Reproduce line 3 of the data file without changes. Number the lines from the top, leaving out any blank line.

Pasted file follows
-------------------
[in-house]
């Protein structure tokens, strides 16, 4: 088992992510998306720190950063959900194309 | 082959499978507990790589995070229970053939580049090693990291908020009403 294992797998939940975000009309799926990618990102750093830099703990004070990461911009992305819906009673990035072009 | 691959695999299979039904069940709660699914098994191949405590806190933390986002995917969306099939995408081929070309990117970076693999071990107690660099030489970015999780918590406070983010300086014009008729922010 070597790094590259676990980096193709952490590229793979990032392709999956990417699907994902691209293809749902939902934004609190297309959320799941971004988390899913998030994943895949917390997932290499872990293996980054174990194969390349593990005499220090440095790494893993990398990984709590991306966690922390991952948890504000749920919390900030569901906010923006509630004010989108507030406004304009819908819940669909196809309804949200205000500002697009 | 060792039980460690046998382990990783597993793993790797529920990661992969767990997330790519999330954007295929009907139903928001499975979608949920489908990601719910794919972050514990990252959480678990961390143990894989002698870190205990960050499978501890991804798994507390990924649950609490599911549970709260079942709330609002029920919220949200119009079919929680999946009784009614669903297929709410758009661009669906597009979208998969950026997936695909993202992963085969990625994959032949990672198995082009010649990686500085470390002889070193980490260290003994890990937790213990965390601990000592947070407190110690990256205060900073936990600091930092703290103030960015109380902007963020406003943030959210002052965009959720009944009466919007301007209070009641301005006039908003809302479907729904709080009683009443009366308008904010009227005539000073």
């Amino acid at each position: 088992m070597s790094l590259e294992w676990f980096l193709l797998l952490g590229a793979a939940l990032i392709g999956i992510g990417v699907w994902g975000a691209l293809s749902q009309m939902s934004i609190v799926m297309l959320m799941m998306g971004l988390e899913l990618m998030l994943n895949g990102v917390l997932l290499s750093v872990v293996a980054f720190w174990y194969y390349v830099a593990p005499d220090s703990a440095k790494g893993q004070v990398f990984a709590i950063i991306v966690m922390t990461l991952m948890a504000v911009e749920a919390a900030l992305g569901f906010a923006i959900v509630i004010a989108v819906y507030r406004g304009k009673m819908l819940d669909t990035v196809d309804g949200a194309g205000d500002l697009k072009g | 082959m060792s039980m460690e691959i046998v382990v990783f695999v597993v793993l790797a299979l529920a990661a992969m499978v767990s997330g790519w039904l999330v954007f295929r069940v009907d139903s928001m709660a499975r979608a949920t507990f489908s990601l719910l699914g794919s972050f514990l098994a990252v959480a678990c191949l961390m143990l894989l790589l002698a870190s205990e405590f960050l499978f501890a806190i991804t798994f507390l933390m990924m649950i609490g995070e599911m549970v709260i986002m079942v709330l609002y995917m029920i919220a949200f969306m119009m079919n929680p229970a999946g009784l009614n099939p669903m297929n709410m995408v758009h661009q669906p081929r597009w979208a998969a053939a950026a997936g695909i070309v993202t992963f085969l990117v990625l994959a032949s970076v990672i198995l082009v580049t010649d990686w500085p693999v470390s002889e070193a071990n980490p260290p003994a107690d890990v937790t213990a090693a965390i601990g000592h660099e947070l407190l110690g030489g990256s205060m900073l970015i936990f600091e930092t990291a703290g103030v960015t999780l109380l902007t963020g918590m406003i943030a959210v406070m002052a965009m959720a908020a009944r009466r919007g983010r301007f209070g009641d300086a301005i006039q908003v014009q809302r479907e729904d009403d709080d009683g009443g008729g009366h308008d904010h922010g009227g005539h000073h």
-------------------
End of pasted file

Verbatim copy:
């Amino acid at each position: 088992m070597s790094l590259e294992w676990f980096l193709l797998l952490g590229a793979a939940l990032i392709g999956i992510g990417v699907w994902g975000a691209l293809s749902q009309m939902s934004i609190v799926m297309l959320m799941m998306g971004l988390e899913l990618m998030l994943n895949g990102v917390l997932l290499s750093v872990v293996a980054f720190w174990y194969y390349v830099a593990p005499d220090s703990a440095k790494g893993q004070v990398f990984a709590i950063i991306v966690m922390t990461l991952m948890a504000v911009e749920a919390a900030l992305g569901f906010a923006i959900v509630i004010a989108v819906y507030r406004g304009k009673m819908l819940d669909t990035v196809d309804g949200a194309g205000d500002l697009k072009g | 082959m060792s039980m460690e691959i046998v382990v990783f695999v597993v793993l790797a299979l529920a990661a992969m499978v767990s997330g790519w039904l999330v954007f295929r069940v009907d139903s928001m709660a499975r979608a949920t507990f489908s990601l719910l699914g794919s972050f514990l098994a990252v959480a678990c191949l961390m143990l894989l790589l002698a870190s205990e405590f960050l499978f501890a806190i991804t798994f507390l933390m990924m649950i609490g995070e599911m549970v709260i986002m079942v709330l609002y995917m029920i919220a949200f969306m119009m079919n929680p229970a999946g009784l009614n099939p669903m297929n709410m995408v758009h661009q669906p081929r597009w979208a998969a053939a950026a997936g695909i070309v993202t992963f085969l990117v990625l994959a032949s970076v990672i198995l082009v580049t010649d990686w500085p693999v470390s002889e070193a071990n980490p260290p003994a107690d890990v937790t213990a090693a965390i601990g000592h660099e947070l407190l110690g030489g990256s205060m900073l970015i936990f600091e930092t990291a703290g103030v960015t999780l109380l902007t963020g918590m406003i943030a959210v406070m002052a965009m959720a908020a009944r009466r919007g983010r301007f209070g009641d300086a301005i006039q908003v014009q809302r479907e729904d009403d709080d009683g009443g008729g009366h308008d904010h922010g009227g005539h000073h």